Santuario

Hi everyone,

I’m taking a one week break from my series of posts on Door County Wisconsin to share a project that I produced last spring for a class I took on documentary photography. Here’s why: I’ve been thinking a lot about what happened last Saturday in Pittsburgh. The folks that showed up at the Tree of Life Synagog were seeking sanctuary from the rigors of daily life to pray to God for guidance, forgiveness, wisdom, or one of many other reasons. A man with a gun and hatred of Jews senselessly took eleven lives and shattered the feeling of safety one gets when entering a sanctuary as these innocent people did last Saturday morning. It’s hard to wrap our heads around what and why this happened and the effect this has not only on this pleasant, quiet neighborhood in Pittsburgh but on the followers of Judaism and many fellow Americans.

Another reason for taking this break is that almost three years ago on November 13, 2015 I posted my very first blog article on this site. The same day this first post went live, terrorists launched a coordinated attack at a stadium, cafes and restaurants, and a music venue in Paris, killing 130 and injuring over 400. I mourned with the families that lost their loved ones and petitioned for peace and healing for the injured. I then wrote and posted my second article on November 14, 2015 about France to support and honor it’s beauty, the French people’s passion for life and their resilience in the face of danger. Another illogical act to shatter the peace in places where people take sanctuary from everyday life.

With that as a backdrop, I present to you my documentary project titled “Santuario” Spanish for sanctuary. The idea for this project came about as I was planning my April trip to Taos, New Mexico for a photo workshop. I had also enrolled in a local class on documentary photography. As I was preparing for my trip, I purchased a book on photographing the southwest focusing on the natural landmarks of Colorado and New Mexico. Some of the landmarks featured in this book were of the many old and unique houses of worship in the Taos area, I decided to make that the focus of my documentary photography project. It wasn’t until I got home when the photos and words came together that resulted in the final product as presented below. This time of self reflection and national soul searching seems to be an appropriate time to share with you, my readers. Your thoughts and comments are appreciated.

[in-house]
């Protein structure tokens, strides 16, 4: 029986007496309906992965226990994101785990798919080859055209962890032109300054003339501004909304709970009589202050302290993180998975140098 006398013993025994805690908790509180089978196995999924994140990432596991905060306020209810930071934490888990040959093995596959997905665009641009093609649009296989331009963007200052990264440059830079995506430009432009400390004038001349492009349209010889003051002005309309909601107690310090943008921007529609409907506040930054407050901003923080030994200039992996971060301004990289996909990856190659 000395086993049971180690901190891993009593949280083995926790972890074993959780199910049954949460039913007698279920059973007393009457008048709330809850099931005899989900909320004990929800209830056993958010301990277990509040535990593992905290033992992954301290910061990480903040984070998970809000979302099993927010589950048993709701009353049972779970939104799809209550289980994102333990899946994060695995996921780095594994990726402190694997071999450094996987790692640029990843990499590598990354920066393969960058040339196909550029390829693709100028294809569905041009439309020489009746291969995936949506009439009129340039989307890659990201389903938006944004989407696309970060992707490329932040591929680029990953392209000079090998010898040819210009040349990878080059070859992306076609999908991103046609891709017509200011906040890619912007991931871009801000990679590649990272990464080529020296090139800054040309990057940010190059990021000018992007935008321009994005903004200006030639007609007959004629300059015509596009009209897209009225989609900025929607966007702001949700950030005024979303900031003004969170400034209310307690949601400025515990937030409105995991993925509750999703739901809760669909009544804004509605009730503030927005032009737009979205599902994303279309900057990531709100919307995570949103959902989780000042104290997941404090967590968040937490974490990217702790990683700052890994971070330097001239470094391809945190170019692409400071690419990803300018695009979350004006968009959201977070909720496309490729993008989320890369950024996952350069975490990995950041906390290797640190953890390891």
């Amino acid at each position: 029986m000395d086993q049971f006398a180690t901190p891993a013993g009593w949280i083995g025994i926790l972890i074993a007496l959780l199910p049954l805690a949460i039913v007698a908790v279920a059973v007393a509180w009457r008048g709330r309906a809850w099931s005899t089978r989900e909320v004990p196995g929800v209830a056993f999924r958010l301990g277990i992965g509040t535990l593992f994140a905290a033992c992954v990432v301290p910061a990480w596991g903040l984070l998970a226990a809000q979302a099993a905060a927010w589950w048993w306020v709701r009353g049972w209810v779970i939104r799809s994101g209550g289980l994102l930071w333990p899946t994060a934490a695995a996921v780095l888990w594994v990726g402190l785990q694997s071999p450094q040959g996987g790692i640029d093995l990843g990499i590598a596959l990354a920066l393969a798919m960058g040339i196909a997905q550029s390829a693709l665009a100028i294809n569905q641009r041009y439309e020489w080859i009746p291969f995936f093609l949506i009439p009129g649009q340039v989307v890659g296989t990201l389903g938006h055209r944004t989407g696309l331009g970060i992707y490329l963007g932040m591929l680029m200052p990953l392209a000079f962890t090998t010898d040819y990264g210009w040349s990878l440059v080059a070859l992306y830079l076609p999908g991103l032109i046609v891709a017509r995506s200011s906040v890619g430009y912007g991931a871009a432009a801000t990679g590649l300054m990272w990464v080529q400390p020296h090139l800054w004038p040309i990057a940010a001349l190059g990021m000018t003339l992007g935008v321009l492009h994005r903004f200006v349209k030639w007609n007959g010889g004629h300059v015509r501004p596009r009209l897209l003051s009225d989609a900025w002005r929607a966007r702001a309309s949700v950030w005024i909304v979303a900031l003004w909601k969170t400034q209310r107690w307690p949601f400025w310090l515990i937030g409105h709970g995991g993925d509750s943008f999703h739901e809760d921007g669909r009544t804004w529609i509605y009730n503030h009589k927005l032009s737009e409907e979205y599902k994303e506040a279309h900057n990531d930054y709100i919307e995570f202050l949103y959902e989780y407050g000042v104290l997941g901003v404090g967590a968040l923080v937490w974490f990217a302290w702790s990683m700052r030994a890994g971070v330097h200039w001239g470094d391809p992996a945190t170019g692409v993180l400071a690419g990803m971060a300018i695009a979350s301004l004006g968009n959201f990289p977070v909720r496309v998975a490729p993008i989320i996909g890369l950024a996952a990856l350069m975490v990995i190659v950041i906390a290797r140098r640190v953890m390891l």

Screen Shot Santuario 1Screen Shot Santuario 2Screen Shot Santuario 3Screen Shot Santuario 4Screen Shot Santuario 5Screen Shot Santuario 6Screen Shot Santuario 7Screen Shot Santuario 8Screen Shot Santuario 9Screen Shot Santuario 10Screen Shot Santuario 11Screen Shot Santuario 12Screen Shot Santuario 13Screen Shot Santuario 14Screen Shot Santuario 15Screen Shot Santuario 16Screen Shot Santuario 17Screen Shot Santuario 18Screen Shot Santuario 19Screen Shot Santuario 20Screen Shot Santuario 21Screen Shot Santuario 22Screen Shot Santuario 23

I sincerely hope you enjoyed the results of my project.

Up next week, more Door County!

Until then, travel safe.

Tom

 

 

6 thoughts on “Santuario

  1. Thanks again for sharing your sensitive and inspiring photographs. I enjoyed seeing them again and being reminded of the meaning of sanctuary. We are in such need of a peaceful and safe place in the midst of our self-inflicted chaos.

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  2. This is beautifully composed, Tom. Strangely, I was just working on editing my very similar photos and feeling so much calm in being back in that New Mexico environment. The history and mystery of those sanctuaries really fills me with hope, which is much needed now. Your work is lovely. Thank you for continuing to share your art–both written and photographed.

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